I was so blessed to have such great parents. I was an only child, and my father had nine sisters in his family, so I can imagine he was really wanting to have a boy! [laughs] So when he had me, I learned guy stuff. I remember we would go on trips together and he showed me how to hunt and fish. And if there were times when I was drunk at a party, I knew I could just call him up and say, “Dad, come and get me!"—and he would, no questions asked. I was never in trouble and there was never a cross word in my family. It was loving and easy going. Not a lot of money but a lot of love and support. I think that’s what gave me the confidence to be someone and move forward in life.

Did you ever have second thoughts about your choice of career?

No, I never had a second thought. I always saw the light at the end of the tunnel. People would often say things about me being a girl guitar player, and I was always like, “What does that have to do with anything? Am I missing something here?”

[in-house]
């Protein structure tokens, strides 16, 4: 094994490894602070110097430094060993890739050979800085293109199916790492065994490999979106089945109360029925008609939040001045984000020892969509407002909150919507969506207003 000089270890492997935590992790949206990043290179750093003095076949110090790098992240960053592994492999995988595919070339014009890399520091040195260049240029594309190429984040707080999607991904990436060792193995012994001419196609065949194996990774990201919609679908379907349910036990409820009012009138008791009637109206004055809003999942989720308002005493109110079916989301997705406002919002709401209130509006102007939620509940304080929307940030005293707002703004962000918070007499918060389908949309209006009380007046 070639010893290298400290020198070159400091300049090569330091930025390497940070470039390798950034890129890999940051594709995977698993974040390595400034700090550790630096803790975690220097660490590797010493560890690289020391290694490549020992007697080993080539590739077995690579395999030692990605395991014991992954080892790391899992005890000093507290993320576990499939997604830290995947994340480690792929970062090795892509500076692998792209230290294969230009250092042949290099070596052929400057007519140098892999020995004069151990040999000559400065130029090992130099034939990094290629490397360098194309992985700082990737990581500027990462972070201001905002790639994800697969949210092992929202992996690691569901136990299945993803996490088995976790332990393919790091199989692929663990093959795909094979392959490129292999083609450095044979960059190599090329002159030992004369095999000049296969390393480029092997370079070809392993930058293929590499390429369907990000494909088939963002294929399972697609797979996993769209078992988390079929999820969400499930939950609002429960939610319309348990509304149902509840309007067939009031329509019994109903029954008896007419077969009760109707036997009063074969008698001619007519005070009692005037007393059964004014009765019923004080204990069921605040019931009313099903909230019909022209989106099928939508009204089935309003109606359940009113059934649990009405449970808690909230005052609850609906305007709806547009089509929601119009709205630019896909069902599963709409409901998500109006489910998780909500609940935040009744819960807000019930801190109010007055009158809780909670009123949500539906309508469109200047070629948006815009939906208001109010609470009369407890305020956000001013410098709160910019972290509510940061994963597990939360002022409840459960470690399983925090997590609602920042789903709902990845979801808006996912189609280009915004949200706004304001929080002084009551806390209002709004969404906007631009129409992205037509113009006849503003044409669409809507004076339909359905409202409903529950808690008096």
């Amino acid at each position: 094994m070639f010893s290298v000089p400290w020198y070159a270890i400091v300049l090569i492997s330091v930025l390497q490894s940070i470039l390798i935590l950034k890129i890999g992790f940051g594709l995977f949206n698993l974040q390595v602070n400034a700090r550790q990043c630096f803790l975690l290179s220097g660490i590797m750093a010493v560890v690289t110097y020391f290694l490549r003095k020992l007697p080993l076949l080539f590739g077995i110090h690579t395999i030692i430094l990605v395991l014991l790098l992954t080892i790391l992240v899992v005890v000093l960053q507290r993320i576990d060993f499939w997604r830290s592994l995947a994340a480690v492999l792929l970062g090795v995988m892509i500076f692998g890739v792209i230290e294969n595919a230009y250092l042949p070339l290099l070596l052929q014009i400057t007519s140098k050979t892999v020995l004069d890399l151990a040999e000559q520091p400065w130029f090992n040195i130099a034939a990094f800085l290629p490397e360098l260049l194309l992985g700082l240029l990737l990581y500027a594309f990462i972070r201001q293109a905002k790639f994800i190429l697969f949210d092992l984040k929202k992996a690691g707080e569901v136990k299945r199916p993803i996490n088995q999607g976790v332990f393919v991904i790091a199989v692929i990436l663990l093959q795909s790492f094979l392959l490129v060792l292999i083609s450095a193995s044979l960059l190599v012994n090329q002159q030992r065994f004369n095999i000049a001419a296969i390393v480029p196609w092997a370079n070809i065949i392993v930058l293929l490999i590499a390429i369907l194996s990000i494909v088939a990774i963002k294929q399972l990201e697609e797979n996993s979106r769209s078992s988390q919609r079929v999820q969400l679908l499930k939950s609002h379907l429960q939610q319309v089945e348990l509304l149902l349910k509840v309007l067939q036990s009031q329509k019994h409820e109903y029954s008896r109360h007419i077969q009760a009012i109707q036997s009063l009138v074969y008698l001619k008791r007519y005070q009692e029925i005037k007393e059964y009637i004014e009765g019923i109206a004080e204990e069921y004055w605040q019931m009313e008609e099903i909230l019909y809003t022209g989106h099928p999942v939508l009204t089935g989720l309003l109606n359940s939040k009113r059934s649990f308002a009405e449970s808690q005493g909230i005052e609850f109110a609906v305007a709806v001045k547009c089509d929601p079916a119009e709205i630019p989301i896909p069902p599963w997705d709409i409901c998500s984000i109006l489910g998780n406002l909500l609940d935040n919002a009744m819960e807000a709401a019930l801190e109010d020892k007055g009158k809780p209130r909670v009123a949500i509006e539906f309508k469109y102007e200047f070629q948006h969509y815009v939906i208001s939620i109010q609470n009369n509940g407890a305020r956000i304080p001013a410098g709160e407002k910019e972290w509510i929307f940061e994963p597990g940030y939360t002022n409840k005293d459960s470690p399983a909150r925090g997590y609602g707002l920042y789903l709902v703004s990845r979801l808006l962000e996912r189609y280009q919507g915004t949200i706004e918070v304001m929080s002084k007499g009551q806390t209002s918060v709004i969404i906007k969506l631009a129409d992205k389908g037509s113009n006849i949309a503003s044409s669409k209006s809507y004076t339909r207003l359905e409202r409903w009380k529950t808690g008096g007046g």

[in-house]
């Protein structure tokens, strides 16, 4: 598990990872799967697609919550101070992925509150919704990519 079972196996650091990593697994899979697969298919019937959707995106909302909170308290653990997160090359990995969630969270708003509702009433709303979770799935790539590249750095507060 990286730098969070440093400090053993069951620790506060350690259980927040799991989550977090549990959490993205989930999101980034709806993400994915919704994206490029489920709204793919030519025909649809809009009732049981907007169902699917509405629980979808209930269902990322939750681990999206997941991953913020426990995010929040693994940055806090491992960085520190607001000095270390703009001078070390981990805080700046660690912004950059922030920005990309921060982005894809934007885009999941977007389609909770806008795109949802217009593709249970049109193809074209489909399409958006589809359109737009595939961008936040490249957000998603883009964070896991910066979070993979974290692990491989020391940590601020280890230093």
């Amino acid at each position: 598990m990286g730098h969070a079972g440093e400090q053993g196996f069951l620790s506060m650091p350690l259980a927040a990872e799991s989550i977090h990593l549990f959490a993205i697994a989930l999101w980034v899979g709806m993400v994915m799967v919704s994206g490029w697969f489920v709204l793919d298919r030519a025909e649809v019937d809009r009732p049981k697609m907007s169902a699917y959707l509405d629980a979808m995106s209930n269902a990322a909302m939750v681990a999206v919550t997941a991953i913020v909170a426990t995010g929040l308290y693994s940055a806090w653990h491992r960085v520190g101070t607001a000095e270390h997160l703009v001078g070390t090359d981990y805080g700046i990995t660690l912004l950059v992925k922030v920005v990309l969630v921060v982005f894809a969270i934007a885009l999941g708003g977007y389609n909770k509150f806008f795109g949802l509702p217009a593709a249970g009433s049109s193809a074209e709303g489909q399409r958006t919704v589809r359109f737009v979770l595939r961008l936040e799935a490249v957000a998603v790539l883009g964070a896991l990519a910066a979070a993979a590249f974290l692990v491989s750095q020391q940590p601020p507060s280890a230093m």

In the book, you talk about how those early Black Sabbath records played such a huge part in your wanting to become a guitarist. Do you think that played a part in your desire to stay with Tony Iommi after your relationship turned abusive?

I didn’t stick around for long. I really didn’t want to tell my parents about what was going on, so I told my mother I had a friend whose boyfriend had hit her and asked her what she should do. My mom said to me (in her Italian accent), “Lita! He do it once… he do it again!” That was when I decided to bail. I knew it wasn’t going to stop and was only going to get worse. But I like to remember Tony as the guitar god I originally discovered when I was 13.

What can you tell me about your relationship with Ritchie Blackmore?

Richie is a wonderful, incredible and intriguing man. He’s a mysterious and interesting guy as well as a phenomenal musician. He was my Number 1 hero on guitar because of his double picking—especially the solo on "Highway Star," which was the song I auditioned for the Runaways with.

After you moved to the Caribbean you changed from Lita Ford the rock star to Lita Ford the mom and started focusing everything on your children, even home schooling them. Was that a difficult transition to make?